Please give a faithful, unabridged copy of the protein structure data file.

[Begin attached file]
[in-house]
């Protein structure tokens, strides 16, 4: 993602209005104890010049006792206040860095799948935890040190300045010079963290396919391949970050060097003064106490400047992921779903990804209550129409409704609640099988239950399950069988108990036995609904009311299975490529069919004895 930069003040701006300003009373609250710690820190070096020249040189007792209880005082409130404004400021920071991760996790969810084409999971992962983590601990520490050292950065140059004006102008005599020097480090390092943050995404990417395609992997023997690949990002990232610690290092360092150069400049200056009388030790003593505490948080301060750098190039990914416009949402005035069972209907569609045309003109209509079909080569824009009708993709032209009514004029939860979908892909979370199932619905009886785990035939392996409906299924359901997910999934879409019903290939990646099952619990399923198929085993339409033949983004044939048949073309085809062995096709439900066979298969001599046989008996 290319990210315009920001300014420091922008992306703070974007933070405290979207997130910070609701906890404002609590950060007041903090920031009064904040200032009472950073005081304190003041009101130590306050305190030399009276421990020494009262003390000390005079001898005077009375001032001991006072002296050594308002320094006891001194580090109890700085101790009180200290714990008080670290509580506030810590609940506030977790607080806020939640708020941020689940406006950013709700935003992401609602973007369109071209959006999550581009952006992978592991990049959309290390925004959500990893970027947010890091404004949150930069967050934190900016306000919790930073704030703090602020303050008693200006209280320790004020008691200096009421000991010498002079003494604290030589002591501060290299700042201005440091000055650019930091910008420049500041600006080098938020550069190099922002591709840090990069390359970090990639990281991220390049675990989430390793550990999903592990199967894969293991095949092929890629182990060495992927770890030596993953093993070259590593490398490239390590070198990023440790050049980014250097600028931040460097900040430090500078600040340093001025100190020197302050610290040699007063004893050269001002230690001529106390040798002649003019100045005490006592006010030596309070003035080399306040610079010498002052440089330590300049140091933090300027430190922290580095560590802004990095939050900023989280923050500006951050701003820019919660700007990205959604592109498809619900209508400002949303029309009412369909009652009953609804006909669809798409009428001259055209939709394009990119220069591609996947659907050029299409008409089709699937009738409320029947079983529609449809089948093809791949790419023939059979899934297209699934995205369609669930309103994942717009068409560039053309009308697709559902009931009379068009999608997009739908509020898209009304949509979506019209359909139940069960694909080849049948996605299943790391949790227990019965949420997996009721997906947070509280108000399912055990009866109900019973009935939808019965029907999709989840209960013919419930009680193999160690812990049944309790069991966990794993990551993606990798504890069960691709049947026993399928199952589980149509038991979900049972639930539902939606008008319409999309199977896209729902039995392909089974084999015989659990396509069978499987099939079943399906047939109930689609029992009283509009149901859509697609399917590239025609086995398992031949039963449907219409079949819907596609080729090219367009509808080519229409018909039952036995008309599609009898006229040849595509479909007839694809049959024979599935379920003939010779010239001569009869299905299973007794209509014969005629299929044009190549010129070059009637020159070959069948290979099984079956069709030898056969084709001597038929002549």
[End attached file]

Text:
[in-house]
């Protein structure tokens, strides 16, 4: 993602209005104890010049006792206040860095799948935890040190300045010079963290396919391949970050060097003064106490400047992921779903990804209550129409409704609640099988239950399950069988108990036995609904009311299975490529069919004895 930069003040701006300003009373609250710690820190070096020249040189007792209880005082409130404004400021920071991760996790969810084409999971992962983590601990520490050292950065140059004006102008005599020097480090390092943050995404990417395609992997023997690949990002990232610690290092360092150069400049200056009388030790003593505490948080301060750098190039990914416009949402005035069972209907569609045309003109209509079909080569824009009708993709032209009514004029939860979908892909979370199932619905009886785990035939392996409906299924359901997910999934879409019903290939990646099952619990399923198929085993339409033949983004044939048949073309085809062995096709439900066979298969001599046989008996 290319990210315009920001300014420091922008992306703070974007933070405290979207997130910070609701906890404002609590950060007041903090920031009064904040200032009472950073005081304190003041009101130590306050305190030399009276421990020494009262003390000390005079001898005077009375001032001991006072002296050594308002320094006891001194580090109890700085101790009180200290714990008080670290509580506030810590609940506030977790607080806020939640708020941020689940406006950013709700935003992401609602973007369109071209959006999550581009952006992978592991990049959309290390925004959500990893970027947010890091404004949150930069967050934190900016306000919790930073704030703090602020303050008693200006209280320790004020008691200096009421000991010498002079003494604290030589002591501060290299700042201005440091000055650019930091910008420049500041600006080098938020550069190099922002591709840090990069390359970090990639990281991220390049675990989430390793550990999903592990199967894969293991095949092929890629182990060495992927770890030596993953093993070259590593490398490239390590070198990023440790050049980014250097600028931040460097900040430090500078600040340093001025100190020197302050610290040699007063004893050269001002230690001529106390040798002649003019100045005490006592006010030596309070003035080399306040610079010498002052440089330590300049140091933090300027430190922290580095560590802004990095939050900023989280923050500006951050701003820019919660700007990205959604592109498809619900209508400002949303029309009412369909009652009953609804006909669809798409009428001259055209939709394009990119220069591609996947659907050029299409008409089709699937009738409320029947079983529609449809089948093809791949790419023939059979899934297209699934995205369609669930309103994942717009068409560039053309009308697709559902009931009379068009999608997009739908509020898209009304949509979506019209359909139940069960694909080849049948996605299943790391949790227990019965949420997996009721997906947070509280108000399912055990009866109900019973009935939808019965029907999709989840209960013919419930009680193999160690812990049944309790069991966990794993990551993606990798504890069960691709049947026993399928199952589980149509038991979900049972639930539902939606008008319409999309199977896209729902039995392909089974084999015989659990396509069978499987099939079943399906047939109930689609029992009283509009149901859509697609399917590239025609086995398992031949039963449907219409079949819907596609080729090219367009509808080519229409018909039952036995008309599609009898006229040849595509479909007839694809049959024979599935379920003939010779010239001569009869299905299973007794209509014969005629299929044009190549010129070059009637020159070959069948290979099984079956069709030898056969084709001597038929002549």